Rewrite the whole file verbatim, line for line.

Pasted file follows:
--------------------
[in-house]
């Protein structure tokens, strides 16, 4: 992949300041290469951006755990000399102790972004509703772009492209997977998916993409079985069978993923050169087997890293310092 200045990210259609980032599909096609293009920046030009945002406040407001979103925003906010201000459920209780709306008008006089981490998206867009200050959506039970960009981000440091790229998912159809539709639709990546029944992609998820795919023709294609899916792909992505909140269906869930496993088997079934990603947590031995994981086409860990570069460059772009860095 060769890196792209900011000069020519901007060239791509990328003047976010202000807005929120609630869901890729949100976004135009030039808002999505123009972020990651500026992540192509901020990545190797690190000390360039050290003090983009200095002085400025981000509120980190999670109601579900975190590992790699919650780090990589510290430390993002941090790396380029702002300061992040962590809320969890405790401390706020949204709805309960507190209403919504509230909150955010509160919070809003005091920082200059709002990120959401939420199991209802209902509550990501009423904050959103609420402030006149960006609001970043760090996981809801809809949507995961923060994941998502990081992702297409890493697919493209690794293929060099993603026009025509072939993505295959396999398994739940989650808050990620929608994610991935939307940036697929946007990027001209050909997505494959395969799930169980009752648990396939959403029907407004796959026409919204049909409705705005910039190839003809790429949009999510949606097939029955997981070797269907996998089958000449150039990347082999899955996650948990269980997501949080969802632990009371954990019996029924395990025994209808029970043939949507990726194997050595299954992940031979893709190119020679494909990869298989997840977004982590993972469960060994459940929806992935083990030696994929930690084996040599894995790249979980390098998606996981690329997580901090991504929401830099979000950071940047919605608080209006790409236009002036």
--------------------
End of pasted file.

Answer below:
[in-house]
């Protein structure tokens, strides 16, 4: 992949300041290469951006755990000399102790972004509703772009492209997977998916993409079985069978993923050169087997890293310092 200045990210259609980032599909096609293009920046030009945002406040407001979103925003906010201000459920209780709306008008006089981490998206867009200050959506039970960009981000440091790229998912159809539709639709990546029944992609998820795919023709294609899916792909992505909140269906869930496993088997079934990603947590031995994981086409860990570069460059772009860095 060769890196792209900011000069020519901007060239791509990328003047976010202000807005929120609630869901890729949100976004135009030039808002999505123009972020990651500026992540192509901020990545190797690190000390360039050290003090983009200095002085400025981000509120980190999670109601579900975190590992790699919650780090990589510290430390993002941090790396380029702002300061992040962590809320969890405790401390706020949204709805309960507190209403919504509230909150955010509160919070809003005091920082200059709002990120959401939420199991209802209902509550990501009423904050959103609420402030006149960006609001970043760090996981809801809809949507995961923060994941998502990081992702297409890493697919493209690794293929060099993603026009025509072939993505295959396999398994739940989650808050990620929608994610991935939307940036697929946007990027001209050909997505494959395969799930169980009752648990396939959403029907407004796959026409919204049909409705705005910039190839003809790429949009999510949606097939029955997981070797269907996998089958000449150039990347082999899955996650948990269980997501949080969802632990009371954990019996029924395990025994209808029970043939949507990726194997050595299954992940031979893709190119020679494909990869298989997840977004982590993972469960060994459940929806992935083990030696994929930690084996040599894995790249979980390098998606996981690329997580901090991504929401830099979000950071940047919605608080209006790409236009002036």